Thursday, November 16, 2006

Martin Luther King as insipid symbol

Martin Luther King has become an all-purpose feel-good symbol for many, if not most, Americans. The problem is for a portion of those people their stated admiration is either insincere or in ignorance.

I am old enough to remember that Martin Luther King was not revered in life as he is in death. He was a controversial figure while he lived and hated by many. Following his assassination I remember more than one-person say he got what he deserved.

True, King’s drive for and belief in racial equality, while radical at the time, has become a national norm -- whether or not that goal has been met -- but it is also part of the King legacy that he opposed the war in Vietnam as a pacifist and favored some sort of system of income distribution as part of the Poor People’s Campaign he was promoting at the time he was murdered. Somehow, I don’t think these issues are what President Bush had in mind during his remarks at the dedication of the King memorial a few days ago. Those positions were radical then and they are radical now. King, in life, was far more interesting, far more challenging, and far more vibrant than this rather uncontroversial and flat symbol he has become in death.

Here are some thoughts from Sanford Levinson at the Open University blog:
… We tend to forget that King was a pacifist and that he had paid an immense political cost with the Johnson administration because of his ever-increasing opposition to the Vietnam war (a stance not shared, incidentally, by other Black leaders of the time, including Roy Wilkins and Bayard Rustin, who were more willing to cut Johnson a lot of slack on the war). One can only imagine what King would have thought of the Iraq venture and the defense by the U.S. of its methods of interrogation.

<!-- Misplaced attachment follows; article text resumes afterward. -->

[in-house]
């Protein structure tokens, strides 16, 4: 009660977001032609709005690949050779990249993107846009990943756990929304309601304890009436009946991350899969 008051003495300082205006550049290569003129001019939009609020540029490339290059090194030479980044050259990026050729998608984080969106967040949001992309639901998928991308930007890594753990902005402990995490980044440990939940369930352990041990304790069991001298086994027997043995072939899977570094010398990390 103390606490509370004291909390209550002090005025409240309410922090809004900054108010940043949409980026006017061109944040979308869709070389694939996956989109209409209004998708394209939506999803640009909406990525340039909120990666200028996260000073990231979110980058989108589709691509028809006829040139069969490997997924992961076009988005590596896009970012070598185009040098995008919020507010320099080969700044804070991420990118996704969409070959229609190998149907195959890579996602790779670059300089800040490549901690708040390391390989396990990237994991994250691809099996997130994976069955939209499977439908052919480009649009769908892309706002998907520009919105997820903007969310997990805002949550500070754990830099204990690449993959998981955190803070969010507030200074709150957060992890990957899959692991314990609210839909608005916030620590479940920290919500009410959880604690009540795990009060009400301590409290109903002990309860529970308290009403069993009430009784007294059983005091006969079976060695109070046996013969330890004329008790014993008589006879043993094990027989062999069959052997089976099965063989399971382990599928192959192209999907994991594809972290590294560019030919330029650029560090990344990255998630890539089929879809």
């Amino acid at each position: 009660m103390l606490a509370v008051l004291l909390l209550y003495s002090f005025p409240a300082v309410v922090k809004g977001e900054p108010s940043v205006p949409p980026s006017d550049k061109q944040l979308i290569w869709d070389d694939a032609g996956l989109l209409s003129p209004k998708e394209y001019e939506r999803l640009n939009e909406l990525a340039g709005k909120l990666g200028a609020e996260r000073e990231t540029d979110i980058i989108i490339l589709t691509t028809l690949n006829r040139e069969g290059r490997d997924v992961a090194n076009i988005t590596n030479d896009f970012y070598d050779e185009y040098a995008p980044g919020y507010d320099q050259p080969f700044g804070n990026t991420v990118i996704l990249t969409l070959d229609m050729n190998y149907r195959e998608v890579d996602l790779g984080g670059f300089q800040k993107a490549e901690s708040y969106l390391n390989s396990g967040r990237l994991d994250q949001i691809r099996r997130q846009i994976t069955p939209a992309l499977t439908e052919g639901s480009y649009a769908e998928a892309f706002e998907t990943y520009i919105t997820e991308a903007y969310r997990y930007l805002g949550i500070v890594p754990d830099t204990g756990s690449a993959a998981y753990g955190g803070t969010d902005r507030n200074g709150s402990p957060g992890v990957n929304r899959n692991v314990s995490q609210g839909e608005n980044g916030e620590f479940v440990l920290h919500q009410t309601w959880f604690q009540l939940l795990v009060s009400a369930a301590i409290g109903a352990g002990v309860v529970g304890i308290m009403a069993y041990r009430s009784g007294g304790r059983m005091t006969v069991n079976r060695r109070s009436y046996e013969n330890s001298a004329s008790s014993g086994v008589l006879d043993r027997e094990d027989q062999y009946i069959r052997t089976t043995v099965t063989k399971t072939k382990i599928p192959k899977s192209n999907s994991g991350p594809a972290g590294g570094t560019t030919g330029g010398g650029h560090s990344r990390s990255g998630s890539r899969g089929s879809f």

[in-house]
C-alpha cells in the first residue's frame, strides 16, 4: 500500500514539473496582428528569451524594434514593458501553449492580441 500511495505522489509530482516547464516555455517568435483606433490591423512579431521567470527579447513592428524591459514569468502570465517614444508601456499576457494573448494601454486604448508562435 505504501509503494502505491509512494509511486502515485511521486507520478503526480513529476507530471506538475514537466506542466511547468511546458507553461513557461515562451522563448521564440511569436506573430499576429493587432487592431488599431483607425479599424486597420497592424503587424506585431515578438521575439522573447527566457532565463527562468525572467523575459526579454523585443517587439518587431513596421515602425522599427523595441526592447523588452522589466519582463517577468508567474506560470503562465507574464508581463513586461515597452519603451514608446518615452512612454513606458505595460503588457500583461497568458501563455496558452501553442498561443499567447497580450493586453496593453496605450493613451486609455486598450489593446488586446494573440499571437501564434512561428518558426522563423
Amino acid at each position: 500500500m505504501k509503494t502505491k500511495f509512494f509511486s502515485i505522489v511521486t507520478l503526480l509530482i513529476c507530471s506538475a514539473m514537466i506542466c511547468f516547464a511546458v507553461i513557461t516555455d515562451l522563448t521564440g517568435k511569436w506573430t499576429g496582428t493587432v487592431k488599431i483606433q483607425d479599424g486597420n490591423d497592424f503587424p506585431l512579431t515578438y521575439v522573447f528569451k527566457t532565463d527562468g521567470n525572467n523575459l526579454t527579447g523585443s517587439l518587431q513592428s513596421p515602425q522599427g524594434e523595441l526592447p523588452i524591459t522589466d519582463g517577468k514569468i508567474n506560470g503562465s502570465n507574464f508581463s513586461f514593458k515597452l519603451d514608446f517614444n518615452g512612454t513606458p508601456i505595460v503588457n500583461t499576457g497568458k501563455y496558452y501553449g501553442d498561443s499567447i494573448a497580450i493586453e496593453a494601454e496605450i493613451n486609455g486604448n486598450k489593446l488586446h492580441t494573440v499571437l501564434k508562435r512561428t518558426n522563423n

… King was more than aware that passing anti-discrimination laws meant relatively little to those really at the bottom of the class structure. It is impossible to imagine that King would have had anything other than deserved contempt for the modern Republican Party epitomized by Bush, with its embrace of increasing inequality and endless breaks for the rich….

Martin Luther King now serves as an all-purpose symbol and therefore, for most Americans, a symbol of almost nothing at all concrete. In his time, and especially at the end of his life, he was engaging in a prophetic form of social criticism that we have chosen to forget while enjoying the spectacle of Bill Clinton and George W. Bush in warm embrace.
You can read Levison’s entire blog entry here.

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